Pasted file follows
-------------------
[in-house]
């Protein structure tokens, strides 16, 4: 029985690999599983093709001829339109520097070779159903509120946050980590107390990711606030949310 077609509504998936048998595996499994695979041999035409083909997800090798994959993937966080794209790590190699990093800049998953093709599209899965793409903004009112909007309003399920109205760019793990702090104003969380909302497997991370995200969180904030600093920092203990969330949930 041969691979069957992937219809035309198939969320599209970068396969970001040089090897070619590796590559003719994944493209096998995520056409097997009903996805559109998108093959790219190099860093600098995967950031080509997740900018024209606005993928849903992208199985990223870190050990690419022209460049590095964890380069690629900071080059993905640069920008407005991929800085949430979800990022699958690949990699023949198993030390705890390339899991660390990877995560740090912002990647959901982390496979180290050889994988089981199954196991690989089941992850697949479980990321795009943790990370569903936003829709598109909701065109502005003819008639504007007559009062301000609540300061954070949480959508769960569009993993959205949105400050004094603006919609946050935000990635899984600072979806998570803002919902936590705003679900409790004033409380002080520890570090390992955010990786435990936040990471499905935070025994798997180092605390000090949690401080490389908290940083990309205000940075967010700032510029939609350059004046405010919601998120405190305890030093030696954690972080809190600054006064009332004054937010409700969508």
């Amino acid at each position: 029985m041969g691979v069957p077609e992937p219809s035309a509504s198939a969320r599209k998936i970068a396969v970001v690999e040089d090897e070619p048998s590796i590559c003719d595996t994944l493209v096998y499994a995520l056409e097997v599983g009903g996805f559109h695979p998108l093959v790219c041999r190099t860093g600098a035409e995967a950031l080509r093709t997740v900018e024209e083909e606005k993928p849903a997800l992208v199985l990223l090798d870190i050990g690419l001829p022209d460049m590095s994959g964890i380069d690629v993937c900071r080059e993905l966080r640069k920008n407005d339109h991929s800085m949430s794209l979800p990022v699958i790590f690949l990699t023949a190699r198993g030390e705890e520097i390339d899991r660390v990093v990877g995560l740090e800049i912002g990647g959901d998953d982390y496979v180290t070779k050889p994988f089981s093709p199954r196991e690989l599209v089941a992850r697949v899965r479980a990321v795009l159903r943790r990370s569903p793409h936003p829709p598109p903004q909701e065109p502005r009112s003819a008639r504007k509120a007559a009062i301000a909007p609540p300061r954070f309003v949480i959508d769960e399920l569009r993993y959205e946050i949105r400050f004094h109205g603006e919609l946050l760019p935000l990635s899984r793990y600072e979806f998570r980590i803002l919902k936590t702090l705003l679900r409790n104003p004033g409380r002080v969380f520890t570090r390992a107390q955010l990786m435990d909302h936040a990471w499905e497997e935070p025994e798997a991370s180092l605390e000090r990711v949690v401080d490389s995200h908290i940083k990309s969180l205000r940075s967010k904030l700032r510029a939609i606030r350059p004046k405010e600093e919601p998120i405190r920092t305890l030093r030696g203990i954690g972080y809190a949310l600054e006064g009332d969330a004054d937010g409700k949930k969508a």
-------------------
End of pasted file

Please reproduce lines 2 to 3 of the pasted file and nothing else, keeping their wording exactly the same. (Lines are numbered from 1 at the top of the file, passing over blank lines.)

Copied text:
């Protein structure tokens, strides 16, 4: 029985690999599983093709001829339109520097070779159903509120946050980590107390990711606030949310 077609509504998936048998595996499994695979041999035409083909997800090798994959993937966080794209790590190699990093800049998953093709599209899965793409903004009112909007309003399920109205760019793990702090104003969380909302497997991370995200969180904030600093920092203990969330949930 041969691979069957992937219809035309198939969320599209970068396969970001040089090897070619590796590559003719994944493209096998995520056409097997009903996805559109998108093959790219190099860093600098995967950031080509997740900018024209606005993928849903992208199985990223870190050990690419022209460049590095964890380069690629900071080059993905640069920008407005991929800085949430979800990022699958690949990699023949198993030390705890390339899991660390990877995560740090912002990647959901982390496979180290050889994988089981199954196991690989089941992850697949479980990321795009943790990370569903936003829709598109909701065109502005003819008639504007007559009062301000609540300061954070949480959508769960569009993993959205949105400050004094603006919609946050935000990635899984600072979806998570803002919902936590705003679900409790004033409380002080520890570090390992955010990786435990936040990471499905935070025994798997180092605390000090949690401080490389908290940083990309205000940075967010700032510029939609350059004046405010919601998120405190305890030093030696954690972080809190600054006064009332004054937010409700969508």
């Amino acid at each position: 029985m041969g691979v069957p077609e992937p219809s035309a509504s198939a969320r599209k998936i970068a396969v970001v690999e040089d090897e070619p048998s590796i590559c003719d595996t994944l493209v096998y499994a995520l056409e097997v599983g009903g996805f559109h695979p998108l093959v790219c041999r190099t860093g600098a035409e995967a950031l080509r093709t997740v900018e024209e083909e606005k993928p849903a997800l992208v199985l990223l090798d870190i050990g690419l001829p022209d460049m590095s994959g964890i380069d690629v993937c900071r080059e993905l966080r640069k920008n407005d339109h991929s800085m949430s794209l979800p990022v699958i790590f690949l990699t023949a190699r198993g030390e705890e520097i390339d899991r660390v990093v990877g995560l740090e800049i912002g990647g959901d998953d982390y496979v180290t070779k050889p994988f089981s093709p199954r196991e690989l599209v089941a992850r697949v899965r479980a990321v795009l159903r943790r990370s569903p793409h936003p829709p598109p903004q909701e065109p502005r009112s003819a008639r504007k509120a007559a009062i301000a909007p609540p300061r954070f309003v949480i959508d769960e399920l569009r993993y959205e946050i949105r400050f004094h109205g603006e919609l946050l760019p935000l990635s899984r793990y600072e979806f998570r980590i803002l919902k936590t702090l705003l679900r409790n104003p004033g409380r002080v969380f520890t570090r390992a107390q955010l990786m435990d909302h936040a990471w499905e497997e935070p025994e798997a991370s180092l605390e000090r990711v949690v401080d490389s995200h908290i940083k990309s969180l205000r940075s967010k904030l700032r510029a939609i606030r350059p004046k405010e600093e919601p998120i405190r920092t305890l030093r030696g203990i954690g972080y809190a949310l600054e006064g009332d969330a004054d937010g409700k949930k969508a």